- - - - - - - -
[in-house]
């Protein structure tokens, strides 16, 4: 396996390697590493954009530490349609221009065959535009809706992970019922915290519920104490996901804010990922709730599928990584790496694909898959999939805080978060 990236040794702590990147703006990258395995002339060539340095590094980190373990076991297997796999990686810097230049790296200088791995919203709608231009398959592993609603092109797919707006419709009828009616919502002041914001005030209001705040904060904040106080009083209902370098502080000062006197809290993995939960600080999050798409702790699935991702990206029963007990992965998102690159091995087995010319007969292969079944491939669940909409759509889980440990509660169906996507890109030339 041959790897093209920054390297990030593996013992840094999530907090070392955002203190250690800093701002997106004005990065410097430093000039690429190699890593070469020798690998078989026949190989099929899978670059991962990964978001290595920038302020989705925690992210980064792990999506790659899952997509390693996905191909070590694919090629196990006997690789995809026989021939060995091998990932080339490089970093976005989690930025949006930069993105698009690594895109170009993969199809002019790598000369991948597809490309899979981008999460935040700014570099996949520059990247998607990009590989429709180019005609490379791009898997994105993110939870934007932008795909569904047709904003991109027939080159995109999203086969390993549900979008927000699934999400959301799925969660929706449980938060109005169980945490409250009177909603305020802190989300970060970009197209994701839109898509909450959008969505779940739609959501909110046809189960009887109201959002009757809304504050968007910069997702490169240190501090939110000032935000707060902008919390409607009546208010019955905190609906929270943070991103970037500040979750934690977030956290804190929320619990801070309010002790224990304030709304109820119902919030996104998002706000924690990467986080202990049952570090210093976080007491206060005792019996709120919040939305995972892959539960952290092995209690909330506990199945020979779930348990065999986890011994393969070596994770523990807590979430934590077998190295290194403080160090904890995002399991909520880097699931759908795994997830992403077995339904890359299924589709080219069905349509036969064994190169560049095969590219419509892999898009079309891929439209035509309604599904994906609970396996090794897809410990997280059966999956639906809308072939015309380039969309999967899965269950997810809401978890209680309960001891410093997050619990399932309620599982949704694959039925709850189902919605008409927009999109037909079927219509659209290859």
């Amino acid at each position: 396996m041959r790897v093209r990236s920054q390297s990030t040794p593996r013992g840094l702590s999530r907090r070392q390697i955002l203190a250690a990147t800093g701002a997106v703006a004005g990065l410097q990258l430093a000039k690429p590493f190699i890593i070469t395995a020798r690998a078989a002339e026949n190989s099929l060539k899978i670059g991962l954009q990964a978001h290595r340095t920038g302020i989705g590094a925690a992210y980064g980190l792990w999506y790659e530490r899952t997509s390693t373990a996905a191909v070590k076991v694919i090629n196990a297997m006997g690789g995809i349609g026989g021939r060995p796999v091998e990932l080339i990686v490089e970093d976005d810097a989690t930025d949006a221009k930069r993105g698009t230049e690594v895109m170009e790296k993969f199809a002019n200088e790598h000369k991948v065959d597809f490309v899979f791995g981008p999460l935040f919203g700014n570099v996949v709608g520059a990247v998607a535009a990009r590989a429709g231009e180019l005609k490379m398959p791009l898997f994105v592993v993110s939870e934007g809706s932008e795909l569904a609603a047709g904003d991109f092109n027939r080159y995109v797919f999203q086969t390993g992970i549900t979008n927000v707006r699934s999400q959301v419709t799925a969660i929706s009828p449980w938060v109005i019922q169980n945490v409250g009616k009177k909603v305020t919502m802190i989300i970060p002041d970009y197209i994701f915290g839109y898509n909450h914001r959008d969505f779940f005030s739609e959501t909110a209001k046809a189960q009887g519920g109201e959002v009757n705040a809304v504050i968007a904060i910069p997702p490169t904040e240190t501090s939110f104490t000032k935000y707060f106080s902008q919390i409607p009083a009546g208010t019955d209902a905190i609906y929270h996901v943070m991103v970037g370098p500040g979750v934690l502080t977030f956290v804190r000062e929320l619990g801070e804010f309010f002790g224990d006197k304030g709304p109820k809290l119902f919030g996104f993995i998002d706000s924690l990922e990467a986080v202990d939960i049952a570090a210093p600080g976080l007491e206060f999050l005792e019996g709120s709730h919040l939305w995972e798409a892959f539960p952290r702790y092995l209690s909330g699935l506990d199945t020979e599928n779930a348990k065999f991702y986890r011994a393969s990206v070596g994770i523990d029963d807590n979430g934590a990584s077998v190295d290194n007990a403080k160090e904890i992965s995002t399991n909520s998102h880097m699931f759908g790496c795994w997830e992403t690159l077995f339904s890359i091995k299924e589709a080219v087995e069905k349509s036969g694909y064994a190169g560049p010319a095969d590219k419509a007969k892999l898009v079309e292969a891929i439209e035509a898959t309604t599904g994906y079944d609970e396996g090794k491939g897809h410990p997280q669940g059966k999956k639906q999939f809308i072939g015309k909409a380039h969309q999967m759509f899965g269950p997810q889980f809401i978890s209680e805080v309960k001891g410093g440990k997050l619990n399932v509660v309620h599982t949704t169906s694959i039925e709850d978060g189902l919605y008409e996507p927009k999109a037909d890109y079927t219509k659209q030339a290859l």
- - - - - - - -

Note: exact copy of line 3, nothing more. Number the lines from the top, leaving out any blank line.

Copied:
């Amino acid at each position: 396996m041959r790897v093209r990236s920054q390297s990030t040794p593996r013992g840094l702590s999530r907090r070392q390697i955002l203190a250690a990147t800093g701002a997106v703006a004005g990065l410097q990258l430093a000039k690429p590493f190699i890593i070469t395995a020798r690998a078989a002339e026949n190989s099929l060539k899978i670059g991962l954009q990964a978001h290595r340095t920038g302020i989705g590094a925690a992210y980064g980190l792990w999506y790659e530490r899952t997509s390693t373990a996905a191909v070590k076991v694919i090629n196990a297997m006997g690789g995809i349609g026989g021939r060995p796999v091998e990932l080339i990686v490089e970093d976005d810097a989690t930025d949006a221009k930069r993105g698009t230049e690594v895109m170009e790296k993969f199809a002019n200088e790598h000369k991948v065959d597809f490309v899979f791995g981008p999460l935040f919203g700014n570099v996949v709608g520059a990247v998607a535009a990009r590989a429709g231009e180019l005609k490379m398959p791009l898997f994105v592993v993110s939870e934007g809706s932008e795909l569904a609603a047709g904003d991109f092109n027939r080159y995109v797919f999203q086969t390993g992970i549900t979008n927000v707006r699934s999400q959301v419709t799925a969660i929706s009828p449980w938060v109005i019922q169980n945490v409250g009616k009177k909603v305020t919502m802190i989300i970060p002041d970009y197209i994701f915290g839109y898509n909450h914001r959008d969505f779940f005030s739609e959501t909110a209001k046809a189960q009887g519920g109201e959002v009757n705040a809304v504050i968007a904060i910069p997702p490169t904040e240190t501090s939110f104490t000032k935000y707060f106080s902008q919390i409607p009083a009546g208010t019955d209902a905190i609906y929270h996901v943070m991103v970037g370098p500040g979750v934690l502080t977030f956290v804190r000062e929320l619990g801070e804010f309010f002790g224990d006197k304030g709304p109820k809290l119902f919030g996104f993995i998002d706000s924690l990922e990467a986080v202990d939960i049952a570090a210093p600080g976080l007491e206060f999050l005792e019996g709120s709730h919040l939305w995972e798409a892959f539960p952290r702790y092995l209690s909330g699935l506990d199945t020979e599928n779930a348990k065999f991702y986890r011994a393969s990206v070596g994770i523990d029963d807590n979430g934590a990584s077998v190295d290194n007990a403080k160090e904890i992965s995002t399991n909520s998102h880097m699931f759908g790496c795994w997830e992403t690159l077995f339904s890359i091995k299924e589709a080219v087995e069905k349509s036969g694909y064994a190169g560049p010319a095969d590219k419509a007969k892999l898009v079309e292969a891929i439209e035509a898959t309604t599904g994906y079944d609970e396996g090794k491939g897809h410990p997280q669940g059966k999956k639906q999939f809308i072939g015309k909409a380039h969309q999967m759509f899965g269950p997810q889980f809401i978890s209680e805080v309960k001891g410093g440990k997050l619990n399932v509660v309620h599982t949704t169906s694959i039925e709850d978060g189902l919605y008409e996507p927009k999109a037909d890109y079927t219509k659209q030339a290859l």